“LEGO Star Wars has its own sense of humor, its own style, and creates a special opportunity to share something you love with your kids no matter the age,” Waugh says. “One thing that helped define how we approached this special was actually looking at how kids are playing with LEGO Star Wars. [In the Story Group], we’re in our canonical sense of building stories, which delineates certain characters and vehicles sets across different points of time. And when I’m watching my son play with them, and watching other kids play with them, that’s not the case. It’s more like, ‘I’m dumping all my LEGO Star Wars out, and I’m going to have the AT-AT fight battle droids from the prequels.’ It’s one of the cool things about bringing LEGO sets home. We were talking a lot about that, Josh and I, early on. ‘How do we craft a story that allows for that?’”
The goal became to bring over 40 years of Star Wars history together; or, dump all the toys on the floor.
“And there’s a moment,” Rimes adds. “We call it the ‘bucket dump’ moment.”
LEGO Star Wars, as fans know, has its own holiday tradition: the LEGO Star Wars Advent Calendar. In the spirit of LEGO Star Wars play and cleverness, Waugh and Rimes were determined to have it intertwine with their special. “We suddenly started thinking, ‘Well, this all makes sense.’ From there, we worked with LEGO to make sure that the Advent Calendar was truly integrated with the show. Both companies worked hard to create a connection and influence the other in the special and the product,” says Waugh. Indeed, the figures and trinkets included in the release will come straight from the LEGO Star Wars Holiday Special. So kids and adults can experience the show through play, or create their own holiday story. Star Wars proper, of course, has its own history with holiday content -- even though that history is somewhat checkered.
No discussion about the LEGO Star Wars Holiday Special could happen without addressing the bantha in the room: 1978's widely maligned The Star Wars Holiday Special. To put it simply, it is not good. It has never been officially released after its one-time airing on television. But the new special clearly borrows not just from the name of the original, but story elements it introduced, as well, including Life Day. Ever since its release, Lucasfilm seemed to have no interest in revisiting or even acknowledging The Star Wars Holiday Special. But time heals all lightsaber wounds, it seems.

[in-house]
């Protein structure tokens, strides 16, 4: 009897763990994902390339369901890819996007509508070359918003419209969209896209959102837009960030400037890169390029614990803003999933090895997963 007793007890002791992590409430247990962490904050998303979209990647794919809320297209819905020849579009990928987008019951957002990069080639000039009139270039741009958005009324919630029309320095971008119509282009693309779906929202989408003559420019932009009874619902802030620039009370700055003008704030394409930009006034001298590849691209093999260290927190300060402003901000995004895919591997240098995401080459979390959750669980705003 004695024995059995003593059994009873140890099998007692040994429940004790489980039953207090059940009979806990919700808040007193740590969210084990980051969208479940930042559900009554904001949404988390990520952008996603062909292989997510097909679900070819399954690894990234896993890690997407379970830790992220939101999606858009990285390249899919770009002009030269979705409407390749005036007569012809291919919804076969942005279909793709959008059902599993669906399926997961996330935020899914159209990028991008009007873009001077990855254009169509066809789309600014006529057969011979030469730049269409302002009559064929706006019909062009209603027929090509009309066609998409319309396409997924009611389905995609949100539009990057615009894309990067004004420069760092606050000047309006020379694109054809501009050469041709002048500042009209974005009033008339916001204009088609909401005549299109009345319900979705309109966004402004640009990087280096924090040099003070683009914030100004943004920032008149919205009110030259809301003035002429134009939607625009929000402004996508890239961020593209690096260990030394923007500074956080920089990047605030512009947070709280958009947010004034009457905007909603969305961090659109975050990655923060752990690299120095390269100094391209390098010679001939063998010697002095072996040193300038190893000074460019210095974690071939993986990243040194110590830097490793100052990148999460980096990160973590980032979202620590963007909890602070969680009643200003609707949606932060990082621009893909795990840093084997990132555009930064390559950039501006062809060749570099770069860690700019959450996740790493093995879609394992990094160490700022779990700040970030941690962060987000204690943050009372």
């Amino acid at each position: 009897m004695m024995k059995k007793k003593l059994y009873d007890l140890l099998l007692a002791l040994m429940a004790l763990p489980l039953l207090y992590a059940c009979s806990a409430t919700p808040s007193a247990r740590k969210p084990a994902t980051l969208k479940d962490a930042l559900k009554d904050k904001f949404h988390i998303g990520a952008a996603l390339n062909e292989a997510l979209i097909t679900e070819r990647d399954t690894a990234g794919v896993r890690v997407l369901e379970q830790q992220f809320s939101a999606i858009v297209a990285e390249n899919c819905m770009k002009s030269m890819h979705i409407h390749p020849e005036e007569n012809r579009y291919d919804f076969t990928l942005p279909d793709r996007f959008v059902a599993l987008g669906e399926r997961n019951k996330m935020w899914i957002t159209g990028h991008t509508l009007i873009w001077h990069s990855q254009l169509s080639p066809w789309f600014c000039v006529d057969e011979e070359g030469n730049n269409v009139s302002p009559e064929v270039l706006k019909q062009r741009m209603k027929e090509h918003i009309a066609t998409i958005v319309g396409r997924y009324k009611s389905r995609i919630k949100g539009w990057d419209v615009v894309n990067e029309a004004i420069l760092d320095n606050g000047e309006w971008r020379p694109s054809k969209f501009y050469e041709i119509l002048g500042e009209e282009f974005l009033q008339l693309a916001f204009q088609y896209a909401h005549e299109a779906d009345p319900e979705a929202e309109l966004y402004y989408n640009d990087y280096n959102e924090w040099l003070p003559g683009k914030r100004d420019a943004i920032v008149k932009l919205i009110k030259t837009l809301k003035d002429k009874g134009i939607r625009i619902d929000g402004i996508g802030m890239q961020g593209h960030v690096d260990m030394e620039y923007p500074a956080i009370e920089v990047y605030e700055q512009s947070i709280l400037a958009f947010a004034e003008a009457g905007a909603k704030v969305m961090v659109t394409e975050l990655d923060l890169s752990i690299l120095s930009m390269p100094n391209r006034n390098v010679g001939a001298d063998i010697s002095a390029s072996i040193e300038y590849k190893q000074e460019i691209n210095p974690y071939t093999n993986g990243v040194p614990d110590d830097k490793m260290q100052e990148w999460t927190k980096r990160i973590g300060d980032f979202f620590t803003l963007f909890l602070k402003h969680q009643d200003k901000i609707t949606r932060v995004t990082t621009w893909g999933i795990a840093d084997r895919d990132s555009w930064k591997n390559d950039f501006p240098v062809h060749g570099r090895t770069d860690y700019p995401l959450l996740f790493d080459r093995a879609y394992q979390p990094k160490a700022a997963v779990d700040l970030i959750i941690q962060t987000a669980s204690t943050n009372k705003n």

“It was completely anathema to talk about doing a holiday special within the halls of Lucasfilm for years,” Waugh says. “But the truth is, it’s part of our tapestry. It’s part of our story. And fans have embraced it in a kind of ironic, fun way. And we’re not doing THE Holiday Special. It’s more honoring the elements of that holiday special that have lingered with the franchise. The truth is, Life Day is now in The Mandalorian. Life Day is celebrated at [Star Wars: Galaxy’s Edge]. So, it’s part of our DNA and it was something to look back to.”
For people who love holiday specials, there’s no understating their importance. We watch them with family and friends as part of shared experiences and traditions. They teach us. And they form memories around holidays that we carry with us forever. Considering all this, Waugh and Rimes have high hopes for the LEGO Star Wars Holiday Special.
“I hope that it becomes a family tradition and that it becomes part of the rotation,” says Rimes. “You know, you have Rudolph, Frosty, everything else. And you have the LEGO Star Wars Holiday Special.”
“I want it to be timeless,” Waugh says. “That was always our hope. ‘Let’s try to make something that is as timeless and everlasting as those holiday specials we love.’ LEGO and Star Wars mean a lot to people’s lives. They mean a lot to my life. They’ve been woven into my life with my son. And so, hopefully, this becomes something like all those classic specials that people who love Star Wars, people who love LEGO, people who just enjoy holiday specials will sit down and watch every year. And it becomes part of their lives.”